Ok, I know I just posted a new blog post yesterday. And I still feel the same way and true to what I wrote. BUT…I had this a-ha moment as I was doing the hashtags on the Facebook group when posting the link. Specifically the hashtag #whenisteachingtoomuch…the same wording as the title. My first thought was, “Am I teaching or correcting?”
I’ve always seen it as teaching her. Helping her grow. She has to learn these life skills if she’s going to live without me someday. She has to know how to PROPERLY do these things. But does she really? If she manages just fine when I’m not with her every single moment, does she really need to do them properly? And what does that even mean? Properly. My way? My way of doing things doesn’t mean that she needs to do them the same way. Even though I like the dishwasher filled a certain way and she may leave cups facing up that get filled with water, but hey, they are still getting washed, even if a little bit LOL Does that spatula need to go in the drawer that I’ve allocated it to? It’s still put away, even if it’s in another cupboard. Looking at these sorts of things and picturing her in her own home someday, I realize that she will be just fine! The kitchen, living room, fridge, etc. are not her space. But, she knows where everything is in her own room and manages to do a fine job of keeping herself organized.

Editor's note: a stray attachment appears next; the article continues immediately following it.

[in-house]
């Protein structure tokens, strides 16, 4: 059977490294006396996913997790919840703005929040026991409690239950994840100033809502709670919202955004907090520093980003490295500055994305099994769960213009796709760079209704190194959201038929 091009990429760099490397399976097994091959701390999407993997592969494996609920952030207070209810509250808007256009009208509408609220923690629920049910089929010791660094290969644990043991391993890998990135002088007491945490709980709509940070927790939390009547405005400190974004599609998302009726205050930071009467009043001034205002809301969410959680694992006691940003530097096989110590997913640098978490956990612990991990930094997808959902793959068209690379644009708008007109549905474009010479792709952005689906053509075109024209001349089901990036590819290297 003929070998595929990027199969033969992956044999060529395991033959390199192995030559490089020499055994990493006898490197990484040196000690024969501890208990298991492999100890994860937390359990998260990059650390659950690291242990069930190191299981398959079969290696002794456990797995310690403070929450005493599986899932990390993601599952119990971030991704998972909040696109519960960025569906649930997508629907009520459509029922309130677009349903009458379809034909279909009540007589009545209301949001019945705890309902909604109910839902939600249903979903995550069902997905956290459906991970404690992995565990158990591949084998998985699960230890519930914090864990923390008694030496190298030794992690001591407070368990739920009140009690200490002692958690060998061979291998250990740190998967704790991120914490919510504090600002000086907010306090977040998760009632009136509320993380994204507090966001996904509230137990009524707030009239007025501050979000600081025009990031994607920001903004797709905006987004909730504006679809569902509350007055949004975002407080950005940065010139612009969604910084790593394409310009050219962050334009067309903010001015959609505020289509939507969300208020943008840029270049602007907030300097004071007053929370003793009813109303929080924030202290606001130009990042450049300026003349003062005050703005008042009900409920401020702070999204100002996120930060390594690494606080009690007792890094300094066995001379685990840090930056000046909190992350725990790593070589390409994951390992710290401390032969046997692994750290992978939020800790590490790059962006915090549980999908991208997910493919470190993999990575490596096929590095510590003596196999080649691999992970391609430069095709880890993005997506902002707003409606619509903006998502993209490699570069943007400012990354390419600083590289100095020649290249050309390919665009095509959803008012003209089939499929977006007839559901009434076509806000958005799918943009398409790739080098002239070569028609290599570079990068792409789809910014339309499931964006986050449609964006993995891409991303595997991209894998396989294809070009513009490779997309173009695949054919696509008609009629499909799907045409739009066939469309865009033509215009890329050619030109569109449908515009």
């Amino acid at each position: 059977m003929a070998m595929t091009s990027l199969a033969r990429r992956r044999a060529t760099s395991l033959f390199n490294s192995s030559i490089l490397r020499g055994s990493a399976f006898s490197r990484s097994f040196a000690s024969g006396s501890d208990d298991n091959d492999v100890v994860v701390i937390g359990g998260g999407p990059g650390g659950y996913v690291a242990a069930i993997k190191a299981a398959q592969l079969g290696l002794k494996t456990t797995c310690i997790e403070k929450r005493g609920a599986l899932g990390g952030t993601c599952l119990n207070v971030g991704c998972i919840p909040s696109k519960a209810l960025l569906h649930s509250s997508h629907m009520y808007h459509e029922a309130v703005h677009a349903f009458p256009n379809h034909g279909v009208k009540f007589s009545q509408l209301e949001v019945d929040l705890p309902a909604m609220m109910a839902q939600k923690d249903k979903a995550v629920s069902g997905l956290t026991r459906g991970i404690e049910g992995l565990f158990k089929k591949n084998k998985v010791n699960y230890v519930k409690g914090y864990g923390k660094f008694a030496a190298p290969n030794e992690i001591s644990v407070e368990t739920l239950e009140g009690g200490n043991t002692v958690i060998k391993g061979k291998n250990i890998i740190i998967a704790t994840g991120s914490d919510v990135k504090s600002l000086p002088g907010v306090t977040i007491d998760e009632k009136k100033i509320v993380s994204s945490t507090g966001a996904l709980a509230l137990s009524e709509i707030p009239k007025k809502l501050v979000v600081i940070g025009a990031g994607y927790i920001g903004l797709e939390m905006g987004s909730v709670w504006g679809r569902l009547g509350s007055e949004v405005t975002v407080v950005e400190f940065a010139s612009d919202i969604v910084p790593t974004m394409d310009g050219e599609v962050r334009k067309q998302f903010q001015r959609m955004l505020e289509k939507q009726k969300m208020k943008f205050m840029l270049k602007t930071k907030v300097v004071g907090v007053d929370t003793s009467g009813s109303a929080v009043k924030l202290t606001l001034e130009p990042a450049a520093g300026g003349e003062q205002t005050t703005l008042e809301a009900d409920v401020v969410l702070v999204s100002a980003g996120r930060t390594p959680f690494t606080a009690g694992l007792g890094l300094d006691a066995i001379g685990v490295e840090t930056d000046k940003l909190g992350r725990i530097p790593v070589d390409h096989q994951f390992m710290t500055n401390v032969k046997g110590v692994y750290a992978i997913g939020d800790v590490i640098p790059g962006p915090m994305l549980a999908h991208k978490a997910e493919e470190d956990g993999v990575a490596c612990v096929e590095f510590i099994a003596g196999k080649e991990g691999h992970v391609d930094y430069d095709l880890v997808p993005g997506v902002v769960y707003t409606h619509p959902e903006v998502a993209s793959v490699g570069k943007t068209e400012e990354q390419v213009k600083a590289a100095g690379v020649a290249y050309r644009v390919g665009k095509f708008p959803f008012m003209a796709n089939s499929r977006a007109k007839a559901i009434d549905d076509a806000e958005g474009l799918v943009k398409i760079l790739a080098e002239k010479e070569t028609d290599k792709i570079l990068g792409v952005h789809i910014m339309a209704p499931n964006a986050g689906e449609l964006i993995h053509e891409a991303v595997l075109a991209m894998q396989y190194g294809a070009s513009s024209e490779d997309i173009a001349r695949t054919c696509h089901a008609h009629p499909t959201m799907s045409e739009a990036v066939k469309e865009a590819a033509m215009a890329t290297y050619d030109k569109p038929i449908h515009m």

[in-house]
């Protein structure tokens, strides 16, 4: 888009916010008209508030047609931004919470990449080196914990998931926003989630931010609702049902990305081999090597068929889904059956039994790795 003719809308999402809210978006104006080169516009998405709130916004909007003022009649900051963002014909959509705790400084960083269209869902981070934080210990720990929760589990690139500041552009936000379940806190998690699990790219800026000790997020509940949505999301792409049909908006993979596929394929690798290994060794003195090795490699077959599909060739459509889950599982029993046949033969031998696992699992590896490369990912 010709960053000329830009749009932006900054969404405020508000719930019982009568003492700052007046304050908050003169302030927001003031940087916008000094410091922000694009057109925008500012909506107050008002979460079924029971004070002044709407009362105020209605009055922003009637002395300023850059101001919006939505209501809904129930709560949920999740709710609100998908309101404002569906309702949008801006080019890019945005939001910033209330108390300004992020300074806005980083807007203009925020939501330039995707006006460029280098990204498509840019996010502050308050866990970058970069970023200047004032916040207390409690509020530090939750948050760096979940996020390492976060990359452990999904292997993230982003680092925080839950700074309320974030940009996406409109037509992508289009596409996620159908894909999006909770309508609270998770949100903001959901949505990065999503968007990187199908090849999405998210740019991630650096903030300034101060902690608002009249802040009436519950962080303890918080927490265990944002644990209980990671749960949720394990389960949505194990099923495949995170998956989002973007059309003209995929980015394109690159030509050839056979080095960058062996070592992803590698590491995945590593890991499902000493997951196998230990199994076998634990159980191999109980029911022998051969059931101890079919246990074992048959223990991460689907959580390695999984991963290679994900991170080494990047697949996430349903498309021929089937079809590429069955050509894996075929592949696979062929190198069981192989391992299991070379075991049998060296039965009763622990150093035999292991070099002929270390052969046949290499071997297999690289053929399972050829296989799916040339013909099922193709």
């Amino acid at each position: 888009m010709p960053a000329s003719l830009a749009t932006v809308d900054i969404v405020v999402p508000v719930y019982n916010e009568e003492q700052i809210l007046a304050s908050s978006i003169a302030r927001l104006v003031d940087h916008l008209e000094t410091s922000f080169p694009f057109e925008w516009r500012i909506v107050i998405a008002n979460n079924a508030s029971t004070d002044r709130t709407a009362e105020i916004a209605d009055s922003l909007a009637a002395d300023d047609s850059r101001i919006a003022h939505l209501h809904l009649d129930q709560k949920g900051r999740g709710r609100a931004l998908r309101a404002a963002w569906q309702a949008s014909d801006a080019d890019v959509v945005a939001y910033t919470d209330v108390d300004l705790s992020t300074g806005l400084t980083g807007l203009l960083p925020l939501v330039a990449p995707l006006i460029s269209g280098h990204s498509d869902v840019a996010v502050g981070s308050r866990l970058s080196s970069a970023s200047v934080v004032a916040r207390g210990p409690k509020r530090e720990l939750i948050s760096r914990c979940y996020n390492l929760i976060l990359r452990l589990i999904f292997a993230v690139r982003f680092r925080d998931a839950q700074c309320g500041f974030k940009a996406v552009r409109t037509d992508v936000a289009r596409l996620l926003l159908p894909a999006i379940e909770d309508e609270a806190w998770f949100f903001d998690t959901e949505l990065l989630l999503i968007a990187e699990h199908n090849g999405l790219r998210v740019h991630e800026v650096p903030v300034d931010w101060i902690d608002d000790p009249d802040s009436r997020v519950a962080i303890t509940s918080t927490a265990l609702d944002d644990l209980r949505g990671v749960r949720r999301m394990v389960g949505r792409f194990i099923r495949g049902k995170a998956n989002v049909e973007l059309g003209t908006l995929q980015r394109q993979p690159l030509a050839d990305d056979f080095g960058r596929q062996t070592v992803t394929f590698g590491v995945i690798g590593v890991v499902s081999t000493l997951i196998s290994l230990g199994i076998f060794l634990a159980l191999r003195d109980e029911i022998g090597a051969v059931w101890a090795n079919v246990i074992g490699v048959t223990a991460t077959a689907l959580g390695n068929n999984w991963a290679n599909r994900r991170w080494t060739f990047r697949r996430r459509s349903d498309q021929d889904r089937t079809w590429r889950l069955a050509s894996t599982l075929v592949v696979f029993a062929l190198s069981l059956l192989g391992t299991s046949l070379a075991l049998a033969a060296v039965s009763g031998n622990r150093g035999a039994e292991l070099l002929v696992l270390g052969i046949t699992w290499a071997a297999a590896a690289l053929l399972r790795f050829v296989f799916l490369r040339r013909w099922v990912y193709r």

She is keeping track of her work schedule by printing it out and adding it to her calendar. She plugs her phone into its charger each night so it is ready for the next day. She makes sure her uniforms are washed and clean and ready to go for her next shift. She showers and uses soap, even though we are starting to notice she’s not rinsing her hair long enough, so that is something I can teach her about. The constant correcting is probably equivalent to constant put-downs. And I get reminded sometimes by Gracie that “I’m on her a lot today”.
I am grateful she has the words to tell me that when I need to hear it. And if your child doesn’t have the actual words, watch their body language. The eye rolls, the vocalizations, stimming, ignoring, whatever they do that shows you they aren’t happy…you know your child best.
I think for myself, I’m going to actually write down the things that are my “pet peeves” list that won’t matter if Gracie does them when living in her own home. I will try to focus on the things that will make a difference if NOT done “properly” like hygiene, cleanliness, and safety.
This isn’t going to be easy! I’ve created a habit that will be hard to change. But I’ll do my best. I’ve also heard that for every negative comment a child receives, they need four positive ones to counteract that. So I best get my lovin’ on!!
Thanks for listening! Sometimes just saying things “out loud” or writing them out helps me see the bigger picture.